In Value Line's view, there is still a very good chance that the merger is approved by regulators. Thus, purchasing shares of Kansas City Southern could lead to a decent profit, though the transaction is not expected to be completed until late 2022 or early 2023.
Value Line is also bullish in regard to Canadian National Railway's prospects. On its own, Canadian National operates Canada's largest railroad system, and as the global economy recovers from COVID-19, more goods will certainly be transported via the rails. Value Line projects healthy and steady revenue and earnings gains over the next several years. In addition, according to its 18-month metric, a sizable capital gain awaits.
The situation may prove even more favorable should the railroad be able to complete the purchase of Kansas City. Mergers in the railroad space are rare, and the addition would greatly expand Canadian National's size, market reach and profit potential.
- Market value: $90.4 billion
- Expected 18-month appreciation: 65%
Infosys (INFY, $21.31) is another one of the safe stocks on this list that sports a debt-free balance sheet. As of June 30, the India-headquartered IT services provider also had more than $3.4 billion in cash assets. All told, according to Value Line, Infosys should continue to have little trouble funding operations, the semi-annual dividend and share buybacks.
The stock price has been on an upward trend for more than a year now. In fact, it is now trading just below its all-time high of $21.87, which was reached in mid-July.
Investors received some more good news earlier this month when Infosys reported its June-quarter financial results. For the three-month period, revenues came in at nearly $3.8 billion and earnings were 17 cents per ADR. Value Line's estimate was on the mark in regard to earnings, but Infosys' top line easily exceeded expectations, as stronger demand for the company's consulting, technology and outsourcing services persisted.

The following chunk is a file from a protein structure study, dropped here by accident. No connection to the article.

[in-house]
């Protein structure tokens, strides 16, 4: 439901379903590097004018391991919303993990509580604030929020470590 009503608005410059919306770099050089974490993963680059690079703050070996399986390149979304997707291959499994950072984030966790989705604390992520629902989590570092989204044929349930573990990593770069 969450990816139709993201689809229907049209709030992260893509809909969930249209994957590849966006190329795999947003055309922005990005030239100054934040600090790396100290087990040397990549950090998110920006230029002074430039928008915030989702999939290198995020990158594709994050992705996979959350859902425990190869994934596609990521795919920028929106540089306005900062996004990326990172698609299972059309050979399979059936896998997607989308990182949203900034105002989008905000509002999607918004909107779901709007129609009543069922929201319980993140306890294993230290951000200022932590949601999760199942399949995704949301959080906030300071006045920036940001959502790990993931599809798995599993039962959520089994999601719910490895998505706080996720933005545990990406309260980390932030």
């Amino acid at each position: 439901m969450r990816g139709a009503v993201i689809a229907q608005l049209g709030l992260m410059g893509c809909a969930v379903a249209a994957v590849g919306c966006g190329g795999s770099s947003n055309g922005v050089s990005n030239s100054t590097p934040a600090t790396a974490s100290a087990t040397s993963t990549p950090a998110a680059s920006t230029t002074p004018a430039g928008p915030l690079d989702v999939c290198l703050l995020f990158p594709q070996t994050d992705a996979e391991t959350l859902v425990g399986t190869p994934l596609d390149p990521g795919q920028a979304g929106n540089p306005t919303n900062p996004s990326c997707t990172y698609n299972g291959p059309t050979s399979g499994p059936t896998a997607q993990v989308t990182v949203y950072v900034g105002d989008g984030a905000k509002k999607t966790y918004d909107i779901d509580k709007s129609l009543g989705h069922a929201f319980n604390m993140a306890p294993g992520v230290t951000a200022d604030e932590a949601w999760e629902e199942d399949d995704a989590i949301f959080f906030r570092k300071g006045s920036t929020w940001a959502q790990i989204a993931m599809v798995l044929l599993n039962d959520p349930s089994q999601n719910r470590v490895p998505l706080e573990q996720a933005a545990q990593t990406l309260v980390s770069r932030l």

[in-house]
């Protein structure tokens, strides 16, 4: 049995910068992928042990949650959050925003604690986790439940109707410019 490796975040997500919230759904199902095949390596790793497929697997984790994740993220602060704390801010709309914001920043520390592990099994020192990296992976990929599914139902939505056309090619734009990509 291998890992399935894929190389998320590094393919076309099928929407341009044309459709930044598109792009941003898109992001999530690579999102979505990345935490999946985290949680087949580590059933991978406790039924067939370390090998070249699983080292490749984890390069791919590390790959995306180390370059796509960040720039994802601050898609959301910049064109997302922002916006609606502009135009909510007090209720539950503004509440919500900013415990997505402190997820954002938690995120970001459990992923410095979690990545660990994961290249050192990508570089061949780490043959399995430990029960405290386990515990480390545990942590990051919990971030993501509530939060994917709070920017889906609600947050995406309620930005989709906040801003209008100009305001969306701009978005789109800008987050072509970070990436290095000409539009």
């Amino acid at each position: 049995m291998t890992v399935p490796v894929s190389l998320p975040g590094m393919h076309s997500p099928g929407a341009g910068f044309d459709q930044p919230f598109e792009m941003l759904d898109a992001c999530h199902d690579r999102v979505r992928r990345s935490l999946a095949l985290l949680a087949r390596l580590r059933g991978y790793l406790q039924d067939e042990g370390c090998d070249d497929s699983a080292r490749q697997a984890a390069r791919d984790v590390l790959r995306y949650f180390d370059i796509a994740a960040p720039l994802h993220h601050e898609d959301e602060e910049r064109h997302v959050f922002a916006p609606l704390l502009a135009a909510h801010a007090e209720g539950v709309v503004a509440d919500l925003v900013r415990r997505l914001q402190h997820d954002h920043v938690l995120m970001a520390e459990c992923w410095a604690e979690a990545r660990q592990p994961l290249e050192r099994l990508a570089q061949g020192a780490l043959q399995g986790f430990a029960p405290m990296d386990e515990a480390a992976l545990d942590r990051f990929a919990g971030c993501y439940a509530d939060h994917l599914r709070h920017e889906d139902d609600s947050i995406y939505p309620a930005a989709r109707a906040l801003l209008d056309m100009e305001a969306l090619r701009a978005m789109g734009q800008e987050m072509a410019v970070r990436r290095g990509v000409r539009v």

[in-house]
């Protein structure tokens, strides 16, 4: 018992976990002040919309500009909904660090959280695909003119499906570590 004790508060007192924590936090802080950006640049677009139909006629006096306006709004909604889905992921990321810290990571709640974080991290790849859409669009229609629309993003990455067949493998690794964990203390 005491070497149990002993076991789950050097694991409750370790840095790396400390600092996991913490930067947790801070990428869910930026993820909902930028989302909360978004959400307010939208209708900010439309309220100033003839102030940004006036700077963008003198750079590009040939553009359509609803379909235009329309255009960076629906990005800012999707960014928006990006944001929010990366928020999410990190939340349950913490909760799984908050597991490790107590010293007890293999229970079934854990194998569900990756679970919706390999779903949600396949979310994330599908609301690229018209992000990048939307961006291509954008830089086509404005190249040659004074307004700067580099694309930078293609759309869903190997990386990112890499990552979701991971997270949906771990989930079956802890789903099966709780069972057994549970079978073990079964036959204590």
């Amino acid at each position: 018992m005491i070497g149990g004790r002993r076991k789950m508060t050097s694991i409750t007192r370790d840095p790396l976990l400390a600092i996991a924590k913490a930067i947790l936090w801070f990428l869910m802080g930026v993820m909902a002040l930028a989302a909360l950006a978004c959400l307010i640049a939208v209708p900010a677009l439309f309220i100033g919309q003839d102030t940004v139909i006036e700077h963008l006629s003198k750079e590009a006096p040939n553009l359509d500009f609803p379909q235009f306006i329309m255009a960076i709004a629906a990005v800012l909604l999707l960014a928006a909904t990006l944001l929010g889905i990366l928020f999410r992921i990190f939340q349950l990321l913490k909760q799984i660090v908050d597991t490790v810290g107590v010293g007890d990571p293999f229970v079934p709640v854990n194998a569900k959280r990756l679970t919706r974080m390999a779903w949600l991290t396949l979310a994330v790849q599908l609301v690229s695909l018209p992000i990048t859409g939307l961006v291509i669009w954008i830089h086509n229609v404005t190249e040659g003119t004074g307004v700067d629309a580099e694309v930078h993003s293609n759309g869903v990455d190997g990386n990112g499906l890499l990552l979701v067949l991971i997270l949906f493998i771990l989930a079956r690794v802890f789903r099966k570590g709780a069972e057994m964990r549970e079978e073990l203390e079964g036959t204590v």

To mid-decade, Value Line thinks that product rollouts and enhanced artificial intelligence (AI) solutions ought to help sustain global IT services demand. Indeed, secular technological tailwinds are likely to play a major role in large deal wins for Infosys.
For instance, it recently agreed to team up with global energy giant BP to collaborate on a clean energy initiative to reduce emissions. Meanwhile, the company's commitment to product development, such as its recently unveiled Cobalt and Modernization platforms, as well as its conversational AI partnership with LivePerson, should nicely supplement a favorable operating environment.
Although the ADRs are now trading near their all-time high, Value Line believes that there is more room to run, given Infosys' excellent business prospects and reasonable valuation. A well-covered and secure dividend yield near 2% is a nice sweetener.
- Market value: $25.2 billion
- Expected 18-month appreciation: 85%
Value Line's 18-month measurement is extremely bullish in regard to Canon (CAJ, $24.05). The Tokyo-based manufacturer of electronic devices, including copiers, printers and cameras, trades on the New York Stock Exchange via ADRs. This security is issued by U.S. banks and each ADR is equal to one common share of Canon. A position in CAJ (and most other ADRs) does not subject the investor to foreign transaction taxes, and dividends are paid without foreign withholding.
Although the stock has struggled of late, its balance sheet is not to blame. As of March 31, Canon had long-term debt obligations of just $43 million, compared to cash assets of nearly $4.4 billion.
In fact, the stock is now trading slightly below book value per share (total assets – total liabilities, divided by shares outstanding), suggesting that the ADRs are materially undervalued. We think it is safe to assume that Value Line's 18-month measurement is keyed into this feature.
Later this month, Canon is scheduled to report financial results for its June period. For the quarter, Value Line thinks the company will put in a decent showing. Revenues probably expanded to $7.5 billion, aided by improvement in the global economy.
The coronavirus pandemic-related restrictions have been lifted in many areas worldwide, which likely bolstered demand for office equipment. An improvement in travel has also helped camera demand. Management has reduced administrative costs and spending on research and development (R&D), which likely allowed for a much improved year-over-year comparison. All told, we estimate that the company earned 20 cents per ADR, compared to a loss of 8 cents per share last year.
According to Value Line, the ADRs of Canon appear inexpensive. In addition to trading below book value, its current price-to-earnings (P/E) ratio is well below the broader market median. Add in expectations of rising revenues and profits, and similar to the other safe stocks on this list, CAJ appears poised to deliver a sizable capital gain.